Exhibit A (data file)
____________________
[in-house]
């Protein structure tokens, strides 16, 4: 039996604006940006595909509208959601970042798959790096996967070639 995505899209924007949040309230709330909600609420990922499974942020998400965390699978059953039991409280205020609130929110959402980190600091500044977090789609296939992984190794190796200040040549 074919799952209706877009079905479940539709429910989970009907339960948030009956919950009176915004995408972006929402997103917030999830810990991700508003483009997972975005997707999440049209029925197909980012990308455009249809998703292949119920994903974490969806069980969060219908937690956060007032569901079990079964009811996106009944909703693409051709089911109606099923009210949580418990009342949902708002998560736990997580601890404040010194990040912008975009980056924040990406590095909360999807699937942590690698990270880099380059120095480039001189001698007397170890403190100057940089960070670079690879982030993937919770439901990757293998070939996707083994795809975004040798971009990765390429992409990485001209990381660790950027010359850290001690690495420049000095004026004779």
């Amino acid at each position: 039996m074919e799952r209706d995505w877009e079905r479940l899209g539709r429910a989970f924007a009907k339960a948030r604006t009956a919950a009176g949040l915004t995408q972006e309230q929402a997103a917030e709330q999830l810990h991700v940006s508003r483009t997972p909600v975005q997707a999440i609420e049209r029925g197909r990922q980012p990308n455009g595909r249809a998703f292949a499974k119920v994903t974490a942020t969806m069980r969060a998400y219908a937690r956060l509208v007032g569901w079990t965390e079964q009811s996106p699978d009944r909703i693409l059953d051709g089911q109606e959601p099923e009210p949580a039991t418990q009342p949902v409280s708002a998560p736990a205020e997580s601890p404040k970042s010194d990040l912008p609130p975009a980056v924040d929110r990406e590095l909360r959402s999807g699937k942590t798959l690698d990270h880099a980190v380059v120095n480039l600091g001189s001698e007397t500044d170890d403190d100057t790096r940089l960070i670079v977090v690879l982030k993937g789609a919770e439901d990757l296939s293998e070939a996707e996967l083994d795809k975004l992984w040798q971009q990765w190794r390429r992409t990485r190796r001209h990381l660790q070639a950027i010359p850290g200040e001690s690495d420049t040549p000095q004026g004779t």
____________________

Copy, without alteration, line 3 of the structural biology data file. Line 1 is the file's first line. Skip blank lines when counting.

């Amino acid at each position: 039996m074919e799952r209706d995505w877009e079905r479940l899209g539709r429910a989970f924007a009907k339960a948030r604006t009956a919950a009176g949040l915004t995408q972006e309230q929402a997103a917030e709330q999830l810990h991700v940006s508003r483009t997972p909600v975005q997707a999440i609420e049209r029925g197909r990922q980012p990308n455009g595909r249809a998703f292949a499974k119920v994903t974490a942020t969806m069980r969060a998400y219908a937690r956060l509208v007032g569901w079990t965390e079964q009811s996106p699978d009944r909703i693409l059953d051709g089911q109606e959601p099923e009210p949580a039991t418990q009342p949902v409280s708002a998560p736990a205020e997580s601890p404040k970042s010194d990040l912008p609130p975009a980056v924040d929110r990406e590095l909360r959402s999807g699937k942590t798959l690698d990270h880099a980190v380059v120095n480039l600091g001189s001698e007397t500044d170890d403190d100057t790096r940089l960070i670079v977090v690879l982030k993937g789609a919770e439901d990757l296939s293998e070939a996707e996967l083994d795809k975004l992984w040798q971009q990765w190794r390429r992409t990485r190796r001209h990381l660790q070639a950027i010359p850290g200040e001690s690495d420049t040549p000095q004026g004779t």